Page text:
BP: I have faced many challenges over the years! If I were to find a common ingredient in how I overcame them, I would say that attitude is the key. Whatever challenge you face, having a positive mindset and self-confidence is essential. Believe in yourself and try to find what you can learn from each situation. Also, team-work. No single person on this planet knows everything: we need to rely on our teams, peers, partners, mentors, family and friends. Working collaboratively is a great virtuous circle – help whenever you can, and you will be helped whenever you need.
CR: I am the opposite in that I have never experienced an obstacle that was solely the result of being a woman. I have often been the only woman in the room and almost always the only woman at executive level, but I have never viewed that as an obstacle, because of my attitude. I think the biggest challenge in my career is maintaining a good work-life balance. Progressing in your career while having time for family, friends and hobbies is a constant struggle.
I have always expressed to my different bosses how important family is to me. I request certain benefits as non-tradable. For example, to be able to do school pick-up and drop-off with my children once or twice a week. I make sure this never interferes with my results, and it also has the effect of making my commitment to the company stronger.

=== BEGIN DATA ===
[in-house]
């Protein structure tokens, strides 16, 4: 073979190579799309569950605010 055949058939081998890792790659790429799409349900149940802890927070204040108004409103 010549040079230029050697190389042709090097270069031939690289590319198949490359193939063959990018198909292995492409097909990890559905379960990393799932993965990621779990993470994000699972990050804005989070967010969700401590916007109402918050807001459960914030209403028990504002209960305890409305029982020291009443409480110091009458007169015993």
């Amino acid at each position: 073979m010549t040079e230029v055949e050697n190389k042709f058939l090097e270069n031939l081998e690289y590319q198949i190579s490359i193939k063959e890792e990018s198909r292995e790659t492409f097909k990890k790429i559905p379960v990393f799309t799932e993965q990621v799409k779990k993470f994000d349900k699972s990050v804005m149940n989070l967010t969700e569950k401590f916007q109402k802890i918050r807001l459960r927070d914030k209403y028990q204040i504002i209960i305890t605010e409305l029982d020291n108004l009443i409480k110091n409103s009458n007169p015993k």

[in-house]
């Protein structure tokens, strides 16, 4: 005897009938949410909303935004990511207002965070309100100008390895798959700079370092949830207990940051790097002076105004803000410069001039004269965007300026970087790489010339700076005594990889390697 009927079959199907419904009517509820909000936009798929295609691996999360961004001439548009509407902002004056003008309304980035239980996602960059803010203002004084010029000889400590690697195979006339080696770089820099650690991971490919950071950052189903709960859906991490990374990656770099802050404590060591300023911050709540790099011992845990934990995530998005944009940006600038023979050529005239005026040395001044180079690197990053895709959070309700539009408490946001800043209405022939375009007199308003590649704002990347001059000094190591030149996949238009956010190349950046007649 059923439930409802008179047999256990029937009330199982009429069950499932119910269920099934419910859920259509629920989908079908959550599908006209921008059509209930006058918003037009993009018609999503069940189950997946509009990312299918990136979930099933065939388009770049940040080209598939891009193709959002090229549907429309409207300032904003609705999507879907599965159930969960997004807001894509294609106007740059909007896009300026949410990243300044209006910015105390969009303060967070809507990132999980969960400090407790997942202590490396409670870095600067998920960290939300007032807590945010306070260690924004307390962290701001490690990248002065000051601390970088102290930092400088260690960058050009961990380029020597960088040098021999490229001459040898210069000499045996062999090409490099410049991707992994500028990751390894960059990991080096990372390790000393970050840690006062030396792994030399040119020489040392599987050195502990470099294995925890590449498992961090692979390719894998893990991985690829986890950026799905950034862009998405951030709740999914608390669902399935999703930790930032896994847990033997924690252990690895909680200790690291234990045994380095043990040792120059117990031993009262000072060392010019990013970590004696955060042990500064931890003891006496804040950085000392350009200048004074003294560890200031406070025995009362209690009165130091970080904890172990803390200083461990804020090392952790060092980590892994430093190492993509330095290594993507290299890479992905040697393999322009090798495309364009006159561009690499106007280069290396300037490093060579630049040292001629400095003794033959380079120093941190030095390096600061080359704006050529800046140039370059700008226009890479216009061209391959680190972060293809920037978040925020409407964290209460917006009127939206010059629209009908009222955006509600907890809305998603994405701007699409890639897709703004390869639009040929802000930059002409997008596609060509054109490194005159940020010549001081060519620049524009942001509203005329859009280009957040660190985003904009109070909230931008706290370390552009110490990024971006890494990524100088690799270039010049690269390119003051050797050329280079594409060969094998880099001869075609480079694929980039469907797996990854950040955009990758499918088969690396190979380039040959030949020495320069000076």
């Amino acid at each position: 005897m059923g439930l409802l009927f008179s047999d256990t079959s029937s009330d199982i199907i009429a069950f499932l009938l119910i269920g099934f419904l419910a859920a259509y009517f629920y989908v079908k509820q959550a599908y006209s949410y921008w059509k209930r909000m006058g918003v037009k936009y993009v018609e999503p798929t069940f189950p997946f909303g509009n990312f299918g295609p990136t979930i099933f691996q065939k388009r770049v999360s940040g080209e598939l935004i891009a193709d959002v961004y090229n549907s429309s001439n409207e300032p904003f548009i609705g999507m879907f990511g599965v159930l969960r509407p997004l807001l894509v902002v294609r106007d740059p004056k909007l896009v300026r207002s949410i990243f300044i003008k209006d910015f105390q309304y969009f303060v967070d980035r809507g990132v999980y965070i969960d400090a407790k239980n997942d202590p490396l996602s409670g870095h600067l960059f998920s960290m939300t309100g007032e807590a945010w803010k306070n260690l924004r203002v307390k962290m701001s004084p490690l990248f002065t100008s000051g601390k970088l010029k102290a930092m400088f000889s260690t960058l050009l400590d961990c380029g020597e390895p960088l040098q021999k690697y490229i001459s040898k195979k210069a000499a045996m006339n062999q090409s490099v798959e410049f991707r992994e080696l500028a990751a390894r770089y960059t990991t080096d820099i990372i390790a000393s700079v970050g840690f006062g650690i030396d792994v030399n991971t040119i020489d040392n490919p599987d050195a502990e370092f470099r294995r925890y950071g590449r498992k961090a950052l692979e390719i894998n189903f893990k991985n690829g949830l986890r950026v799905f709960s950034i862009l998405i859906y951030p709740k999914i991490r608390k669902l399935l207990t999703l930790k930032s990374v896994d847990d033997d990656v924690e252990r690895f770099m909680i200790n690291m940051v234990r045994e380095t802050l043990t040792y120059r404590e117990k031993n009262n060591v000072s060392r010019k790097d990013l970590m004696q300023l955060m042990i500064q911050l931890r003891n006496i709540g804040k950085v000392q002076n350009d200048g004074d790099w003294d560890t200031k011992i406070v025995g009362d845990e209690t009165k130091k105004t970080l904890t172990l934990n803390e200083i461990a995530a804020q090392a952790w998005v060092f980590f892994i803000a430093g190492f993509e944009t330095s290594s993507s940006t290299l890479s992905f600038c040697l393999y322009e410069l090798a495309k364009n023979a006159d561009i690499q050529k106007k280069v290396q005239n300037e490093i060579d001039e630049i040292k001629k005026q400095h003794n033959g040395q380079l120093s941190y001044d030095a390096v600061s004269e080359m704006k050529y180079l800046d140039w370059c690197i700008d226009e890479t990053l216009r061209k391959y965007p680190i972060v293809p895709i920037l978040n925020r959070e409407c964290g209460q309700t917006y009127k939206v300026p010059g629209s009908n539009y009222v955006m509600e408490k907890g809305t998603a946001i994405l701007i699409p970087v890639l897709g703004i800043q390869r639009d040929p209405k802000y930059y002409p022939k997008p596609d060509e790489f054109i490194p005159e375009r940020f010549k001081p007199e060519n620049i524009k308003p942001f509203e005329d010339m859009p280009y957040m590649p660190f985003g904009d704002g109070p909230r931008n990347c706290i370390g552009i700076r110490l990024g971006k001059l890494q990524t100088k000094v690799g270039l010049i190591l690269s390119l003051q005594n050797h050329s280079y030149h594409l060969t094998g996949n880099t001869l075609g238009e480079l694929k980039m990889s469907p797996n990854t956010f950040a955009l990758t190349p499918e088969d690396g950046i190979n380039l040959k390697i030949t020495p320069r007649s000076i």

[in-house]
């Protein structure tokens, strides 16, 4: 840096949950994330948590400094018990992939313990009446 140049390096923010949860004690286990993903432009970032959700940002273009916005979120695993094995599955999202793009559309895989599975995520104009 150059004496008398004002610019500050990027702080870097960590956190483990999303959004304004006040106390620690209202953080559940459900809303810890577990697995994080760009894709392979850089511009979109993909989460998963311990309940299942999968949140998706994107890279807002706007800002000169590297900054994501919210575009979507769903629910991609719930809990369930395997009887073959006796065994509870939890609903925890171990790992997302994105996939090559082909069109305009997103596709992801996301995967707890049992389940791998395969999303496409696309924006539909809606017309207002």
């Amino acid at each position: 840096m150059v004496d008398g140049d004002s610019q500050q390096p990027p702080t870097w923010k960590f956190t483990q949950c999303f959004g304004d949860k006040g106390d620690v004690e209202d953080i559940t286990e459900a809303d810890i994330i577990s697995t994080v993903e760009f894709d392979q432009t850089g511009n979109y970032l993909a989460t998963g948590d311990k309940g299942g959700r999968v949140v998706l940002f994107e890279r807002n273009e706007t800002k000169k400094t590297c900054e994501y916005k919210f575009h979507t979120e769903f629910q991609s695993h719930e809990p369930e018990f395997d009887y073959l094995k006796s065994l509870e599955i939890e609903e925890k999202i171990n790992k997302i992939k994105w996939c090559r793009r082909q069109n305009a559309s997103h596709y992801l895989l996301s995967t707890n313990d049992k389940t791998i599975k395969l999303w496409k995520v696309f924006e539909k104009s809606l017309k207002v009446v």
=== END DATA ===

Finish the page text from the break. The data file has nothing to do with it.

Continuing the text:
GC: Walmart has a strong commitment to empowering women (working with women-owned businesses in its supply chain; the establishment of the Women’s Economic Empowerment Forum). What success have you seen with these initiatives? What metrics are used to measure their success?
BP: We are very much focused on developing our female talent internally and supporting women externally. We truly believe in the power of diversity and inclusion and we put a lot of work and effort into this. We have consistently been working on initiatives for the past ten years. The Global Women Leadership Council was first appointed in 2008 at our US-based headquarters and is an advisory council formed by female business leaders, reporting to our global CEO. This was replicated in each market and we work both locally and globally. I have been part of this council since it was first formed in Argentina in 2009, and I currently serve as its chair. The council is not only focused on the legal department but on the whole company. We have several lines of work and KPIs. I believe that seeing more women in leadership positions as well as in our talent base is the best indicator.
We do awareness activities with men and women: specific training targeted to specific needs of specific groups; mentoring; policies that assure equal representation in recruiting and development; and policies for enabling work-life balance. And we also have an active voice externally. We believe that being such a large company comes with a responsibility because we can inspire change in other companies. We share our best practices and encourage others to have the courage to give it a try. Companies must play their role in improving the work environment and therefore our society.
Our initiatives are both global and local. We have a global framework and there is a lot of market freedom within that framework. We do have company-wide goals and objectives, but challenges around how to tackle those goals and objectives might vary from market to market – the fact is that cultures and realities are different across the region. Each market needs to find the solutions that best fit their specific needs in order to make it locally relevant. And each market can also benefit from benchmarking with other Walmart markets. We like to call it ‘powered by Walmart’.